such that support for TCP is henceforth a REQUIRED part of a full DNS such that support for TCP is henceforth a REQUIRED part of a full DNS
protocol implementation. protocol implementation.
Whilst this document makes no specific recommendations to operators Whilst this document makes no specific recommendations to operators
of DNS servers, it should be noted that failure to support TCP (or of DNS servers, it should be noted that failure to support TCP (or
blocking of DNS over TCP at the network layer) may result in the blocking of DNS over TCP at the network layer) may result in
resolution failure and/or application-level timeouts. resolution failure and/or application-level timeouts.
2. Terminology used in this document 2. Terminology Used in This Document
The key words "MUST", "MUST NOT", "REQUIRED", "SHALL", "SHALL NOT", The key words "MUST", "MUST NOT", "REQUIRED", "SHALL", "SHALL NOT",
"SHOULD", "SHOULD NOT", "RECOMMENDED", "MAY", and "OPTIONAL" in this "SHOULD", "SHOULD NOT", "RECOMMENDED", "MAY", and "OPTIONAL" in this
document are to be interpreted as described in [RFC2119]. document are to be interpreted as described in [RFC2119].
3. Discussion 3. Discussion
In the absence of EDNS0 (see below) the normal behaviour of any DNS In the absence of EDNS0 (Extension Mechanisms for DNS 0) (see below),
server needing to send a UDP response that would exceed the 512 byte the normal behaviour of any DNS server needing to send a UDP response
limit is for the server to truncate the response so that it fits that would exceed the 512-byte limit is for the server to truncate
within that limit and then set the TC flag in the response header. the response so that it fits within that limit and then set the TC
When the client receives such a response it takes the TC flag as an flag in the response header. When the client receives such a
indication that it should retry over TCP instead. response, it takes the TC flag as an indication that it should retry
over TCP instead.
RFC 1123 also says: RFC 1123 also says:
... it is also clear that some new DNS record types defined in the ... it is also clear that some new DNS record types defined in the
future will contain information exceeding the 512 byte limit that future will contain information exceeding the 512 byte limit that
applies to UDP, and hence will require TCP. Thus, resolvers and applies to UDP, and hence will require TCP. Thus, resolvers and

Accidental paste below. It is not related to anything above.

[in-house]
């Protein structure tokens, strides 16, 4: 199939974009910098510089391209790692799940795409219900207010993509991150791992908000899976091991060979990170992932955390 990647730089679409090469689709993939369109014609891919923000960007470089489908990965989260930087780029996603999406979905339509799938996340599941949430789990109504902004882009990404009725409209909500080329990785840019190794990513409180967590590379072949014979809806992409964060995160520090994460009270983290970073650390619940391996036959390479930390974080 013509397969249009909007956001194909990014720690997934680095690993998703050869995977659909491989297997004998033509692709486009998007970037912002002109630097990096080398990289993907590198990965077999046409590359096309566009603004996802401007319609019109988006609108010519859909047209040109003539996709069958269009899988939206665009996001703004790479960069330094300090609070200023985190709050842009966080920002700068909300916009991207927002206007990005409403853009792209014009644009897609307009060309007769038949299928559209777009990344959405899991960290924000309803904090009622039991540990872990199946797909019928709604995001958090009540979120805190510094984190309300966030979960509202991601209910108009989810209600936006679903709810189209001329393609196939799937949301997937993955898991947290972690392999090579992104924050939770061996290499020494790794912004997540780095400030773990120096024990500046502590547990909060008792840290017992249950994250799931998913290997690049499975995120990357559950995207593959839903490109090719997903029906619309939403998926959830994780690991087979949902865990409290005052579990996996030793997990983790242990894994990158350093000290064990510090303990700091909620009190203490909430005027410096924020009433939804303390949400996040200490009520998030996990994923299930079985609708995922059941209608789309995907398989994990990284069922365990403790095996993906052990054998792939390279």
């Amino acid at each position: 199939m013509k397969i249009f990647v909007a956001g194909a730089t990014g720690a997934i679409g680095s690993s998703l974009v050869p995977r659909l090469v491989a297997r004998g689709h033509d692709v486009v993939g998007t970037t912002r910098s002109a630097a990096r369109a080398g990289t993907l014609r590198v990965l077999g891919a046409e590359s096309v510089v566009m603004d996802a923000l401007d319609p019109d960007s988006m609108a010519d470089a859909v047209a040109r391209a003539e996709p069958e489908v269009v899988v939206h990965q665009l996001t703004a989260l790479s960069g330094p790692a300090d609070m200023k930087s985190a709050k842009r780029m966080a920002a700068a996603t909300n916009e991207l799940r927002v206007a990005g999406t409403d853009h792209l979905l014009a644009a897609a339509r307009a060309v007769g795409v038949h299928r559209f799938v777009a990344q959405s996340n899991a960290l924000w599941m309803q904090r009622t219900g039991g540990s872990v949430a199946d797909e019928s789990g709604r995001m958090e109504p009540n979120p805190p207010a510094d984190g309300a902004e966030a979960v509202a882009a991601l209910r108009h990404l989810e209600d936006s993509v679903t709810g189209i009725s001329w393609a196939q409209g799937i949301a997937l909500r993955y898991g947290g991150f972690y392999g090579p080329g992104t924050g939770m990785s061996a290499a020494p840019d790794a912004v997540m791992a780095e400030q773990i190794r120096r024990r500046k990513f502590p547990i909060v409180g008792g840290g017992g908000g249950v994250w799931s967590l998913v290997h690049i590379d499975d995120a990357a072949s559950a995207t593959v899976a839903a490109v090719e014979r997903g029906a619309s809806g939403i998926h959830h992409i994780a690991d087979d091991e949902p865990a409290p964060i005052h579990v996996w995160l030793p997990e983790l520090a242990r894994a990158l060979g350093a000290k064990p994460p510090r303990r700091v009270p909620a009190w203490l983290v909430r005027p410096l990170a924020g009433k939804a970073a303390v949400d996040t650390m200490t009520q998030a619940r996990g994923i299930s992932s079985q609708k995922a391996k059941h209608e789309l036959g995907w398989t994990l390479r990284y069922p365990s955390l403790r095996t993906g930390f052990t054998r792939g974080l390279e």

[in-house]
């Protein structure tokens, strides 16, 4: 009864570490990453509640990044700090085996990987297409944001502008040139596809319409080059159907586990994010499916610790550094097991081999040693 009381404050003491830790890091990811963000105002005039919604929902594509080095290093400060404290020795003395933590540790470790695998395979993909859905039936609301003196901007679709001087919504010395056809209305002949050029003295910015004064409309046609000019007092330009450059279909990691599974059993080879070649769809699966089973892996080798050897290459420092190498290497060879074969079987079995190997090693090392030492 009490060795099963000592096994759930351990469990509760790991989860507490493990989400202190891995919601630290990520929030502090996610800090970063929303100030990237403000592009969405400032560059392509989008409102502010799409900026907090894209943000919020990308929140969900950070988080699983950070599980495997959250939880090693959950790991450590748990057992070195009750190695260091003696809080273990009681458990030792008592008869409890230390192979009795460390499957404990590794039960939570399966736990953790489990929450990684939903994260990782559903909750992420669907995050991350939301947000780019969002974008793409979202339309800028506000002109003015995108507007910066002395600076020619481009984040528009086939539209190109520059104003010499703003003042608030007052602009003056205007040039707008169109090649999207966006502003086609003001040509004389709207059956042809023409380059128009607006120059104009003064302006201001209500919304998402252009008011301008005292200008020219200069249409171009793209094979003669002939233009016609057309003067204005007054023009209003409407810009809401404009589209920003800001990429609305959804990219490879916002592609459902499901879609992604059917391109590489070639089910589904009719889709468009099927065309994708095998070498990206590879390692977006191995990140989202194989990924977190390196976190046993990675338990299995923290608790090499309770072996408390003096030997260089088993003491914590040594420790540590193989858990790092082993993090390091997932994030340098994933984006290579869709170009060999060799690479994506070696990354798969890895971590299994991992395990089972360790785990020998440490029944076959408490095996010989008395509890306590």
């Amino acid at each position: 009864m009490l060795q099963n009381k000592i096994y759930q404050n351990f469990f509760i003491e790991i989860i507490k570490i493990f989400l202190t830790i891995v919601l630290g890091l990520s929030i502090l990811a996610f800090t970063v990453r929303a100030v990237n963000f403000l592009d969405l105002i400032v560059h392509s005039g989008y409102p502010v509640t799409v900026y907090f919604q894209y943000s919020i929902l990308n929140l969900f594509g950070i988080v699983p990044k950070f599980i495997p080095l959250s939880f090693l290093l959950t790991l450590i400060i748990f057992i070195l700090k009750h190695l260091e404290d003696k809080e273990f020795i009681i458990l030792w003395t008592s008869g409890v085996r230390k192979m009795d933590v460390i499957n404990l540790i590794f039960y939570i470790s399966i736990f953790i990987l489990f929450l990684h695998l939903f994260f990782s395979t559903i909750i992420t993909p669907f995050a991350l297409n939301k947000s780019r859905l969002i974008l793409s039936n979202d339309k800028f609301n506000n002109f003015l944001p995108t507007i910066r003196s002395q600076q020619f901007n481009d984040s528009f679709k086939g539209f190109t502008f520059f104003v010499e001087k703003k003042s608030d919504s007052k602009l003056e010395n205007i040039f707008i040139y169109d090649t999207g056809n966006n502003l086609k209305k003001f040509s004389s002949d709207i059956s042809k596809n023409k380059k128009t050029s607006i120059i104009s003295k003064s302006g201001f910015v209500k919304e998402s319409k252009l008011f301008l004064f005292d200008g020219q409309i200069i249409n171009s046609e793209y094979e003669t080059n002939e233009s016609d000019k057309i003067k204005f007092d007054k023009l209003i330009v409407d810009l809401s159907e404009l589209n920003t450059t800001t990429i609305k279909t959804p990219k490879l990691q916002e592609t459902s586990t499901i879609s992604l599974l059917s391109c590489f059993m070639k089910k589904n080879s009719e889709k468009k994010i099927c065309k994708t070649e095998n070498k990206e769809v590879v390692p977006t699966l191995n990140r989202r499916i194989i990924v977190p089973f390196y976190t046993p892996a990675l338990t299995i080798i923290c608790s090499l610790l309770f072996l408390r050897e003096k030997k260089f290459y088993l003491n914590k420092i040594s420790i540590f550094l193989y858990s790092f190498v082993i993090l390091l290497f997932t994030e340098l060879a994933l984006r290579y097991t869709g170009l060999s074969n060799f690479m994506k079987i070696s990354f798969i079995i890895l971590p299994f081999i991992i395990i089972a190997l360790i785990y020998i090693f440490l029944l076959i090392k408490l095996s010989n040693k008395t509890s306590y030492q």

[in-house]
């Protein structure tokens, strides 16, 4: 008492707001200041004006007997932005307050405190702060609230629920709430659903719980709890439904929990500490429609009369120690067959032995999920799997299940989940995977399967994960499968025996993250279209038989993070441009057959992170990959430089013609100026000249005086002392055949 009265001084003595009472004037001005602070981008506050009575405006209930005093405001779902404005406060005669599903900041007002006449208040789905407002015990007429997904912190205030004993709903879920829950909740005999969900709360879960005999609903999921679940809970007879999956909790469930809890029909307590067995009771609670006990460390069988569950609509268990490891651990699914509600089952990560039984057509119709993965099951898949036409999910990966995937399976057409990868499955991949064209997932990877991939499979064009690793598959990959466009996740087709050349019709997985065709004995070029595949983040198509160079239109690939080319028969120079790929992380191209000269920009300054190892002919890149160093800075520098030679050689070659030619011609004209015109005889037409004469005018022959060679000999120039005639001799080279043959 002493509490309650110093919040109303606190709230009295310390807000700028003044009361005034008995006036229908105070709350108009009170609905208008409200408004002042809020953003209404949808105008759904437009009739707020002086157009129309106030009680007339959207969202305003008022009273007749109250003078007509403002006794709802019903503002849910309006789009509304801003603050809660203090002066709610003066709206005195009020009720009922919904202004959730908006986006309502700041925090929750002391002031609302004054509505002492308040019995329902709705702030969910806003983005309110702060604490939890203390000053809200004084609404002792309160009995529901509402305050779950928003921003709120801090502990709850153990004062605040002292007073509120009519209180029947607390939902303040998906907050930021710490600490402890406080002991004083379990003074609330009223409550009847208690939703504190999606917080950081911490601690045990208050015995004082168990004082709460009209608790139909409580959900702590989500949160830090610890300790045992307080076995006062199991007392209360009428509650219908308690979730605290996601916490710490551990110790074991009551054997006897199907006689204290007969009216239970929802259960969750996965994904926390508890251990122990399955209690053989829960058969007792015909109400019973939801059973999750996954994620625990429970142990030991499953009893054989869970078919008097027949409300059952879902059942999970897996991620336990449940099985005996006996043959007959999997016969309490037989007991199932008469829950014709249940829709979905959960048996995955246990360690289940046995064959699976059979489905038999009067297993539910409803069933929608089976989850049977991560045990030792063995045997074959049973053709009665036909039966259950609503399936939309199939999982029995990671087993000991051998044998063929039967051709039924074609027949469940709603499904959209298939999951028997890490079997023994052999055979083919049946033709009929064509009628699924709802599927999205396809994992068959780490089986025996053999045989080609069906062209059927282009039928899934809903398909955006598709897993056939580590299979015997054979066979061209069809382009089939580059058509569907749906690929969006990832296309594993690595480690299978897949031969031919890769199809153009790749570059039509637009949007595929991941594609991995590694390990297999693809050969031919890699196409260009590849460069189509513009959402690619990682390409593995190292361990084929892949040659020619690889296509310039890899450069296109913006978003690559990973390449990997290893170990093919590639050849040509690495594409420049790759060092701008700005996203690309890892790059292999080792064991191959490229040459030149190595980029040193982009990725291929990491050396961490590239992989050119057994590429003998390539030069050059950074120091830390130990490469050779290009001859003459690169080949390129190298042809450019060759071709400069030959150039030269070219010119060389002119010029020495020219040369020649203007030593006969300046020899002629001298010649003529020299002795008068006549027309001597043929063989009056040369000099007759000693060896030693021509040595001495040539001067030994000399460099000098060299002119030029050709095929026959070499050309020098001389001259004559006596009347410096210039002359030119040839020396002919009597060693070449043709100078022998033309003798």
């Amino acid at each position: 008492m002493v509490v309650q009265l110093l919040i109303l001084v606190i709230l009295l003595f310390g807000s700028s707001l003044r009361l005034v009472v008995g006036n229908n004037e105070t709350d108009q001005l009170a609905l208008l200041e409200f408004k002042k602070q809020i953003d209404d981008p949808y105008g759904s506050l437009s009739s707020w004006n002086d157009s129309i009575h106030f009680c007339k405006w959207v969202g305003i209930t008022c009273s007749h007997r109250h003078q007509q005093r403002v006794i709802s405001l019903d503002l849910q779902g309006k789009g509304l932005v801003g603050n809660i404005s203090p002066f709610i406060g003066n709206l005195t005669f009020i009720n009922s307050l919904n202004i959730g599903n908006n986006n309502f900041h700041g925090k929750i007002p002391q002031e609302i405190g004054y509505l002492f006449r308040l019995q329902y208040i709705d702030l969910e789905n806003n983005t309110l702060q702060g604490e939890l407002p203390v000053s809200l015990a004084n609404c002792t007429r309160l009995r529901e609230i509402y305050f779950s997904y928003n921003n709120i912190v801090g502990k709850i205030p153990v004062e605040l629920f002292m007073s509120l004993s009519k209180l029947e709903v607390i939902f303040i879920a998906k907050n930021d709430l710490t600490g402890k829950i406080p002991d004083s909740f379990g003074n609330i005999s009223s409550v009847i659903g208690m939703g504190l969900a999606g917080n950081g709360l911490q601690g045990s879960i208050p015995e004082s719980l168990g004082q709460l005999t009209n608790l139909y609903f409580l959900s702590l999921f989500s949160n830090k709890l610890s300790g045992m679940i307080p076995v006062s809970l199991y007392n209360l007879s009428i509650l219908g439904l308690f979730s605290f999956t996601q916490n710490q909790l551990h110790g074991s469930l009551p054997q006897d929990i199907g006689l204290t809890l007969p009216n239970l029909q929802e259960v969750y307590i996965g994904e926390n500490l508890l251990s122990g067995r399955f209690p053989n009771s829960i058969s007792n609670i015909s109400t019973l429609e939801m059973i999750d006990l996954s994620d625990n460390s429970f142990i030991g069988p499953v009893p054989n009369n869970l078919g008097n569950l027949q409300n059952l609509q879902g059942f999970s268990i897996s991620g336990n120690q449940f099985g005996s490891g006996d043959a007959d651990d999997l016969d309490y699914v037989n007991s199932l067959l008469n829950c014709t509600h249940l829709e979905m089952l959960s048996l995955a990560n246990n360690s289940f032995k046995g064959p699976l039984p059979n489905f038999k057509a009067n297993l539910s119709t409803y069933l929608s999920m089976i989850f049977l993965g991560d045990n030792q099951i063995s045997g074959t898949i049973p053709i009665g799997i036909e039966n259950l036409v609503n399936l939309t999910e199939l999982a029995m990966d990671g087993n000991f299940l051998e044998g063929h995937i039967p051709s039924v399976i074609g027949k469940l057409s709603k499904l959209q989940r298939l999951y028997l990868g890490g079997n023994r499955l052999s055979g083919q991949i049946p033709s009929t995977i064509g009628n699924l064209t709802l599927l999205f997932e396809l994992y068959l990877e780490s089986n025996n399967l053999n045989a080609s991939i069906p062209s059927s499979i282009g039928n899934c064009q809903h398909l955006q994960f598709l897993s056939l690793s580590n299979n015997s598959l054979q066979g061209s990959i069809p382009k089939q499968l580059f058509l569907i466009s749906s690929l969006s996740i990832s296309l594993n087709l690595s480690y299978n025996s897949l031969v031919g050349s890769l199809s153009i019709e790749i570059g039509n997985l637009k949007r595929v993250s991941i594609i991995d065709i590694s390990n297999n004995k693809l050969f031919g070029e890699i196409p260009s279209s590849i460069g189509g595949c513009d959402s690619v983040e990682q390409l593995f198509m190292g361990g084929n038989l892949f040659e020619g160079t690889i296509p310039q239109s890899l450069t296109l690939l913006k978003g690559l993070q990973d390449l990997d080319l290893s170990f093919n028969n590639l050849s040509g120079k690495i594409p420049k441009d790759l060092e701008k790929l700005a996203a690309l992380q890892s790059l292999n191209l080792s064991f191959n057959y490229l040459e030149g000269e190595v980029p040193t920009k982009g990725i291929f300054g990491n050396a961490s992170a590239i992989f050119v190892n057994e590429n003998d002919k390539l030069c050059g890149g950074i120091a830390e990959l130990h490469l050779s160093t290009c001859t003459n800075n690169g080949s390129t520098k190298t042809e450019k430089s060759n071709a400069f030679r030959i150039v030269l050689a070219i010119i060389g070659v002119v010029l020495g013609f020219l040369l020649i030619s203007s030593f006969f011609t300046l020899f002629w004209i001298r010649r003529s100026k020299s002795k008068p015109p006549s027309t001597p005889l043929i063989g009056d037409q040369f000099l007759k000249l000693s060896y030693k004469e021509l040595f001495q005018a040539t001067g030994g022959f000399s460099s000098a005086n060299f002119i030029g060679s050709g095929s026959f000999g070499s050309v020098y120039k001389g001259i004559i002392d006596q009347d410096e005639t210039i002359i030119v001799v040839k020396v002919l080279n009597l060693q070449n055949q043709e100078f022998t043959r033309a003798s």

name servers should implement TCP services as a backup to UDP name servers should implement TCP services as a backup to UDP
today, with the knowledge that they will require the TCP service today, with the knowledge that they will require the TCP service
in the future. in the future.
Existing deployments of DNSSEC [RFC4033] have shown that truncation Existing deployments of DNS Security (DNSSEC) [RFC4033] have shown
at the 512 byte boundary is now commonplace. For example an NXDOMAIN that truncation at the 512-byte boundary is now commonplace. For
(RCODE == 3) response from a DNSSEC signed zone using NSEC3 [RFC5155] example, a Non-Existent Domain (NXDOMAIN) (RCODE == 3) response from
is almost invariably larger than 512 bytes. a DNSSEC-signed zone using NextSECure 3 (NSEC3) [RFC5155] is almost
invariably larger than 512 bytes.
Since the original core specifications for DNS were written, the Since the original core specifications for DNS were written, the
Extension Mechanisms for DNS (EDNS0 [RFC2671]) have been introduced. Extension Mechanisms for DNS (EDNS0 [RFC2671]) have been introduced.
These extensions can be used to indicate that the client is prepared These extensions can be used to indicate that the client is prepared
to receive UDP responses larger than 512 bytes. An EDNS0 compatible to receive UDP responses larger than 512 bytes. An EDNS0-compatible
server receiving a request from an EDNS0 compatible client may send server receiving a request from an EDNS0-compatible client may send
UDP packets up to that client's announced buffer size without UDP packets up to that client's announced buffer size without
truncation. truncation.
However, transport of UDP packets that exceed the size of the path However, transport of UDP packets that exceed the size of the path
MTU causes IP packet fragmentation, which has been found to be MTU causes IP packet fragmentation, which has been found to be
unreliable in some circumstances. Many firewalls routinely block unreliable in some circumstances. Many firewalls routinely block
fragmented IP packets, and some do not implement the algorithms fragmented IP packets, and some do not implement the algorithms
necessary to reassemble fragmented packets. Worse still, some necessary to reassemble fragmented packets. Worse still, some
network devices deliberately refuse to handle DNS packets containing network devices deliberately refuse to handle DNS packets containing
EDNS0 options. Other issues relating to UDP transport and packet EDNS0 options. Other issues relating to UDP transport and packet